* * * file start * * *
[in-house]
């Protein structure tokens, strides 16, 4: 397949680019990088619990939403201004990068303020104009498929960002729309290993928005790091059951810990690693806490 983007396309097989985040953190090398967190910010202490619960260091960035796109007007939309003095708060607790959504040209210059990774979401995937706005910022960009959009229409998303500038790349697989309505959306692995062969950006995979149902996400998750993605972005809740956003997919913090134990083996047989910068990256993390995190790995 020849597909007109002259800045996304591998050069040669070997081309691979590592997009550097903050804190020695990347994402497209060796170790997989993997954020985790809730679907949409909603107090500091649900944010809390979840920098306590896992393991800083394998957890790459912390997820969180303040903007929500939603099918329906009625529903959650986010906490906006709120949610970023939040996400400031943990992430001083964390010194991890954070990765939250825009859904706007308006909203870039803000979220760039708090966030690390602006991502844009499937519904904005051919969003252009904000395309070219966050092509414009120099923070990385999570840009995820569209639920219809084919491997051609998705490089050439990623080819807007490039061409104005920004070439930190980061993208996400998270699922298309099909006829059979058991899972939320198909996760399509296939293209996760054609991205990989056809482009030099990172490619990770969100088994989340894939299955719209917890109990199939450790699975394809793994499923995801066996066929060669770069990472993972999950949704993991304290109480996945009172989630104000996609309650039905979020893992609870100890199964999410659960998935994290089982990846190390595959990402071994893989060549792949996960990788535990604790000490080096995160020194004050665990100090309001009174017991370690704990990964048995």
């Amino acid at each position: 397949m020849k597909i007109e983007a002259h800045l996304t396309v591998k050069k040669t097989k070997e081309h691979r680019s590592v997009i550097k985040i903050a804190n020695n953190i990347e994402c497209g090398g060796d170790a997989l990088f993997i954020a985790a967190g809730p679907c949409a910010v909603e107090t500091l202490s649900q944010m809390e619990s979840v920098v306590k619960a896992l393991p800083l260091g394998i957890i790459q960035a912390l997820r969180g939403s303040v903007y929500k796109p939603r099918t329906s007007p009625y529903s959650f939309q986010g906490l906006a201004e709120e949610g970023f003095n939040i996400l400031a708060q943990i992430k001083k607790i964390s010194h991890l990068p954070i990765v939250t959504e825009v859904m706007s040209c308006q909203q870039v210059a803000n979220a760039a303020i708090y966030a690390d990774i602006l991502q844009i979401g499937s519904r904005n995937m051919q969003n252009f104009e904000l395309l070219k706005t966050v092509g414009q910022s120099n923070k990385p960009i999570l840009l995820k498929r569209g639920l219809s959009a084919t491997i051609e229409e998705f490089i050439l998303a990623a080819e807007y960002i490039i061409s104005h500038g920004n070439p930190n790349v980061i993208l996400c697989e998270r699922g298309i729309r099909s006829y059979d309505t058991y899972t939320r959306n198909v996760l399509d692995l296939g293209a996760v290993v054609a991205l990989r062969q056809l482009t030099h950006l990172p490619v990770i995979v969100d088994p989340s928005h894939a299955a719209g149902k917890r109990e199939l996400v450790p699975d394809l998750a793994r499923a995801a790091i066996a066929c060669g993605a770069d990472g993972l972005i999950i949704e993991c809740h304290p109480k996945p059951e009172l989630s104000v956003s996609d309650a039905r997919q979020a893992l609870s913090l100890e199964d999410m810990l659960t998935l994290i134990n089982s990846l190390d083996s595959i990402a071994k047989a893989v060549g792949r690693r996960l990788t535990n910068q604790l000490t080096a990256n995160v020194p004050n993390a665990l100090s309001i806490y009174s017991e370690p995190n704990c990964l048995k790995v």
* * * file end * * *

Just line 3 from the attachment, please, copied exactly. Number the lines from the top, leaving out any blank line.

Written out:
């Amino acid at each position: 397949m020849k597909i007109e983007a002259h800045l996304t396309v591998k050069k040669t097989k070997e081309h691979r680019s590592v997009i550097k985040i903050a804190n020695n953190i990347e994402c497209g090398g060796d170790a997989l990088f993997i954020a985790a967190g809730p679907c949409a910010v909603e107090t500091l202490s649900q944010m809390e619990s979840v920098v306590k619960a896992l393991p800083l260091g394998i957890i790459q960035a912390l997820r969180g939403s303040v903007y929500k796109p939603r099918t329906s007007p009625y529903s959650f939309q986010g906490l906006a201004e709120e949610g970023f003095n939040i996400l400031a708060q943990i992430k001083k607790i964390s010194h991890l990068p954070i990765v939250t959504e825009v859904m706007s040209c308006q909203q870039v210059a803000n979220a760039a303020i708090y966030a690390d990774i602006l991502q844009i979401g499937s519904r904005n995937m051919q969003n252009f104009e904000l395309l070219k706005t966050v092509g414009q910022s120099n923070k990385p960009i999570l840009l995820k498929r569209g639920l219809s959009a084919t491997i051609e229409e998705f490089i050439l998303a990623a080819e807007y960002i490039i061409s104005h500038g920004n070439p930190n790349v980061i993208l996400c697989e998270r699922g298309i729309r099909s006829y059979d309505t058991y899972t939320r959306n198909v996760l399509d692995l296939g293209a996760v290993v054609a991205l990989r062969q056809l482009t030099h950006l990172p490619v990770i995979v969100d088994p989340s928005h894939a299955a719209g149902k917890r109990e199939l996400v450790p699975d394809l998750a793994r499923a995801a790091i066996a066929c060669g993605a770069d990472g993972l972005i999950i949704e993991c809740h304290p109480k996945p059951e009172l989630s104000v956003s996609d309650a039905r997919q979020a893992l609870s913090l100890e199964d999410m810990l659960t998935l994290i134990n089982s990846l190390d083996s595959i990402a071994k047989a893989v060549g792949r690693r996960l990788t535990n910068q604790l000490t080096a990256n995160v020194p004050n993390a665990l100090s309001i806490y009174s017991e370690p995190n704990c990964l048995k790995v």